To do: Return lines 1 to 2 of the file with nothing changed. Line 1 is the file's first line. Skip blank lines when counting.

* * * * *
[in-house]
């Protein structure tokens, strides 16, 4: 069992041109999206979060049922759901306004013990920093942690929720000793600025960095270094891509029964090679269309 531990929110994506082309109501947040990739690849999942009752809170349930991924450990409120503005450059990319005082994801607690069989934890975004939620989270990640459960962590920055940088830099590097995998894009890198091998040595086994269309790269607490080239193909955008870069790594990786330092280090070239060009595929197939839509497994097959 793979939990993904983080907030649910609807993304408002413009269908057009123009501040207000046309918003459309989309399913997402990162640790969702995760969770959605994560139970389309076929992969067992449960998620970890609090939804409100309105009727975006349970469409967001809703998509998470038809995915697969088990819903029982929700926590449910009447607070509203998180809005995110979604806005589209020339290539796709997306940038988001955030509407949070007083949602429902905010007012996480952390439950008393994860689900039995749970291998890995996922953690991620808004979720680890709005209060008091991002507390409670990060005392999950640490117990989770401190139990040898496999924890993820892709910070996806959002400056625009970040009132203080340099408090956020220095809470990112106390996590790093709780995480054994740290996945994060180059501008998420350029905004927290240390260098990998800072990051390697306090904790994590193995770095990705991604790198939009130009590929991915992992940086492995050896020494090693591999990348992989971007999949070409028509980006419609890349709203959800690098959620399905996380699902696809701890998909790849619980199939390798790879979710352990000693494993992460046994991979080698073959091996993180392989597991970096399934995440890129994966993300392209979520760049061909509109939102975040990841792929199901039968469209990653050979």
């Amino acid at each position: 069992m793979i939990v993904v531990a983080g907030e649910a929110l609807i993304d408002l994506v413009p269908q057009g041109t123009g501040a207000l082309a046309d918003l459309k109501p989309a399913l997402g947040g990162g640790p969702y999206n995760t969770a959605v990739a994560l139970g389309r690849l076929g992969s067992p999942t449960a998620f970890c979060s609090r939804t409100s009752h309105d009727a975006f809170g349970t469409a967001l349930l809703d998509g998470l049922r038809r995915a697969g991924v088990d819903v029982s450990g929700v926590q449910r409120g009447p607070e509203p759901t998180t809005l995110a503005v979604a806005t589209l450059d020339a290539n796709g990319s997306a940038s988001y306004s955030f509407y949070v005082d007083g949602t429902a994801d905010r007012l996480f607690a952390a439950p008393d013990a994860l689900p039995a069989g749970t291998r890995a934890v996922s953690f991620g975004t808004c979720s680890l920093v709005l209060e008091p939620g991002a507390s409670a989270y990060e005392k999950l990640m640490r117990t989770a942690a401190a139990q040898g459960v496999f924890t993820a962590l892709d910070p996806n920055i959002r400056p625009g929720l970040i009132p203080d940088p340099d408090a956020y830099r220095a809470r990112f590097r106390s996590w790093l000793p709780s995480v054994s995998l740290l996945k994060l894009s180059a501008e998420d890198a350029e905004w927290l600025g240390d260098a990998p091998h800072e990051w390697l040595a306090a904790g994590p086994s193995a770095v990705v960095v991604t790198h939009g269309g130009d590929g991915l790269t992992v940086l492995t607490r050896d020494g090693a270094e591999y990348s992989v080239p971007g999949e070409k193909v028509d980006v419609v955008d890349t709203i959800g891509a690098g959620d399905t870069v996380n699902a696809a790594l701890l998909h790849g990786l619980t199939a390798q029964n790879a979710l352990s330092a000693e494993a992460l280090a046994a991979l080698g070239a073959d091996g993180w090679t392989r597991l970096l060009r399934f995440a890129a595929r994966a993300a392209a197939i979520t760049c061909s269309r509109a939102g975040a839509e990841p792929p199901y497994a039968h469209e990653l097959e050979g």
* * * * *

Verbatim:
[in-house]
């Protein structure tokens, strides 16, 4: 069992041109999206979060049922759901306004013990920093942690929720000793600025960095270094891509029964090679269309 531990929110994506082309109501947040990739690849999942009752809170349930991924450990409120503005450059990319005082994801607690069989934890975004939620989270990640459960962590920055940088830099590097995998894009890198091998040595086994269309790269607490080239193909955008870069790594990786330092280090070239060009595929197939839509497994097959 793979939990993904983080907030649910609807993304408002413009269908057009123009501040207000046309918003459309989309399913997402990162640790969702995760969770959605994560139970389309076929992969067992449960998620970890609090939804409100309105009727975006349970469409967001809703998509998470038809995915697969088990819903029982929700926590449910009447607070509203998180809005995110979604806005589209020339290539796709997306940038988001955030509407949070007083949602429902905010007012996480952390439950008393994860689900039995749970291998890995996922953690991620808004979720680890709005209060008091991002507390409670990060005392999950640490117990989770401190139990040898496999924890993820892709910070996806959002400056625009970040009132203080340099408090956020220095809470990112106390996590790093709780995480054994740290996945994060180059501008998420350029905004927290240390260098990998800072990051390697306090904790994590193995770095990705991604790198939009130009590929991915992992940086492995050896020494090693591999990348992989971007999949070409028509980006419609890349709203959800690098959620399905996380699902696809701890998909790849619980199939390798790879979710352990000693494993992460046994991979080698073959091996993180392989597991970096399934995440890129994966993300392209979520760049061909509109939102975040990841792929199901039968469209990653050979």